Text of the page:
Sam Lehman-Wilzig
Prof. Sam: Academic Pundit

The Israeli-Arab Paradox: Peace Sign(ing)s After War

Post-Oct. 7, Israelis are fighting mad – literally and figuratively. Any talk of a peace treaty with the Palestinians, not to mention a Palestinian State, seems to most Israelis to be further from reality than at any time in the past. But Israelis could be wrong about that – and the country’s own past is proof of that current illusion.

I recall my own reaction upon hearing of Egypt’s surprise attack on Israel on Yom Kippur 1973. I cursed Anwar Sadat out loud with the traditional Jewish invective: “yemakh shmo” (may his name be erased) – and I’m sure that most Israelis back then were using even “juicier” language. A sneak attack was bad enough – but on Yom Kippur??? How low could an enemy go?

The result of that very bloody battleground was the highest number of fatalities in any other Israeli war (still today). Four years later that “yemakh shmo” showed up in Jerusalem and relatively soon thereafter Israel and Egypt signed a peace treaty, lasting to this day. The unthinkable had occurred.

Then in the late 1980s the Palestinian intifada broke out, causing havoc among Israeli society for a few years. Once again, Israel faced an enemy (the Palestinians, led by their evil nemesis Yasser Arafat) who stooped to suicide bombings and other travesties. Here too Israel eventually prevailed after much loss of life and even greater anger at their foe. The result? Within a few years the Oslo Accords were signed with the same Arafat, ostensibly to kickstart a full peace process. And if that weren’t enough, after another couple of years Israel signed a full peace treaty with the Kingdom of Jordan – a country it had been at war with since 1948.

So here we are in 2024 with Israel still fighting a brutal terrorist organization that managed to outdo previous Israeli enemies in its barbarism, as evidenced by Hamas’s atrocities on the Jewish holiday of Simhat Torah 2023. Could once again peace emerge from such a vengeful and existentially trying state of affairs? Israel’s history suggest that the answer might be (not: “will be”): yes!

There is no need here to repeat all the details of the comprehensive peace plan that the Biden Administration is putting forth along with the Saudis and other peace-with-Israel wannabees. Suffice to say that the plan is not “pie-in-the-sky” but rather based on the dawning reality on the part of many Arab countries (and parts of Israeli society) that the present impasse is unsustainable. On the Arab side, their economic modernization plans will be hard to put into full practice as long as the Palestinian issue remains a thorn in the side of their citizenry, not to mention the unwillingness of international investors to go “all in” when political instability is but another “explosion” away. As for Israel, where would the country be without the full military and diplomatic support of America and several major European countries? Israeli intransigence on the peace process could be disastrous for the country if such backing is lost (and with quixotic Trump as possibly the next president, no American support is guaranteed in light of his comments regarding NATO going it alone).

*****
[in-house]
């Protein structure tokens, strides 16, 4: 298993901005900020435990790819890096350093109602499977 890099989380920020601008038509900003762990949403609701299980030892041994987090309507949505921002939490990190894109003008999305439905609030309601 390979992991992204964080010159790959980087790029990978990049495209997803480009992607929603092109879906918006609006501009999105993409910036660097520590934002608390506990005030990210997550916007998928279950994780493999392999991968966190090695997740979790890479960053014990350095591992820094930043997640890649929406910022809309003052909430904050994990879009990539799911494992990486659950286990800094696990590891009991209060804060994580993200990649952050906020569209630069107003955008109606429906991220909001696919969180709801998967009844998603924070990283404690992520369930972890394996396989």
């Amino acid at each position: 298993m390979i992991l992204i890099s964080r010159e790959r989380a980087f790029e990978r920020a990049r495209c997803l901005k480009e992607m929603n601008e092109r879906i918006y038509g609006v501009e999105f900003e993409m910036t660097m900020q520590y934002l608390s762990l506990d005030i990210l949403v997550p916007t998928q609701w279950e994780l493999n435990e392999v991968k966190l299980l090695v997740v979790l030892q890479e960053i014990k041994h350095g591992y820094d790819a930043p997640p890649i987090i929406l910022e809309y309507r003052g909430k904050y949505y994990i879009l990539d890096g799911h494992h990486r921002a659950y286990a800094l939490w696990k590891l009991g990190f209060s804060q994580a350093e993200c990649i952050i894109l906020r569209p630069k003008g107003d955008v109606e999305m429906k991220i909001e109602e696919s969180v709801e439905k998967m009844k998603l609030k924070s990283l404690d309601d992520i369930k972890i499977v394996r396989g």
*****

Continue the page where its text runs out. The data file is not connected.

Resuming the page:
In human affairs, the “stars” occasionally align for the better (the opposite is true too). Or as the Hebrew expression puts it: may’az yo’tzei matok (“sweet can emerge from the bitter”). The Gaza war is one of those watersheds in human history (at least for the Middle East) where the stars are aligning. Of course, things could also go from bad to worse; there certainly is no inevitability about the eventual outcome of the post-war process – positive or negative. There are obviously too many intangibles to make any prediction. To mention just a few: Will this Israeli government collapse and a more centrist (peace process-oriented government) take its place? Will the Palestinian Authority be willing to really undergo significant reform, not only in its Israel/Jew-bashing but in internal affairs e.g., financial transparency, regular elections, etc? What sort of blanket security guarantees can the moderate Arab world and the U.S. offer Israel in return for agreeing to a Palestinian State? (On that score, see my recent post: What parts of the administered territories will Israel be able to keep and which to give up – and would the Israeli government be able to deal with almost certain violent pushback by extremist settlers?

In the end, actual and final peace with the Palestinians might not be attained. However, given past historical experiences, some sort of realistic start to the end-game process has a big chance of emerging from the current vortex of violence. As the aphorism goes: history doesn’t repeat itself, but it does often rhyme…

About the Author
Prof. Sam Lehman-Wilzig (PhD in Government, 1976; Harvard U) presently serves as Academic Head of the Communications Department at the Peres Academic Center (Rehovot). Previously, he taught at Bar-Ilan University (1977-2017), serving as: Head of the Journalism Division (1991-1996); Political Studies Department Chairman (2004-2007); and School of Communication Chairman (2014-2016). He was also Chair of the Israel Political Science Association (1997-1999). He has published five books and 69 scholarly articles on Israeli Politics; New Media & Journalism; Political Communication; the Jewish Political Tradition; the Information Society. His new book (in Hebrew, with Tali Friedman): RELIGIOUS ZIONISTS RABBIS' FREEDOM OF SPEECH: Between Halakha, Israeli Law, and Communications in Israel's Democracy (Niv Publishing, 2024). For more information about Prof. Lehman-Wilzig's publications (academic and popular), see:
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